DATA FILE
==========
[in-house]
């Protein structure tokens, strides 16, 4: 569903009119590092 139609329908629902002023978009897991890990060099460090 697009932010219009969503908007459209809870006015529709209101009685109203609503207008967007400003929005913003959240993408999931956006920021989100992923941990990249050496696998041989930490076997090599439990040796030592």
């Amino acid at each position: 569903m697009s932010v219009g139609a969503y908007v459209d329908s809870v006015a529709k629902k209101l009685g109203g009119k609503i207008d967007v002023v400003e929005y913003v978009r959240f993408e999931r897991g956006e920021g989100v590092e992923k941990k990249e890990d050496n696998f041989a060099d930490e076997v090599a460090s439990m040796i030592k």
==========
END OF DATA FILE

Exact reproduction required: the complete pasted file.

[in-house]
């Protein structure tokens, strides 16, 4: 569903009119590092 139609329908629902002023978009897991890990060099460090 697009932010219009969503908007459209809870006015529709209101009685109203609503207008967007400003929005913003959240993408999931956006920021989100992923941990990249050496696998041989930490076997090599439990040796030592």
């Amino acid at each position: 569903m697009s932010v219009g139609a969503y908007v459209d329908s809870v006015a529709k629902k209101l009685g109203g009119k609503i207008d967007v002023v400003e929005y913003v978009r959240f993408e999931r897991g956006e920021g989100v590092e992923k941990k990249e890990d050496n696998f041989a060099d930490e076997v090599a460090s439990m040796i030592k």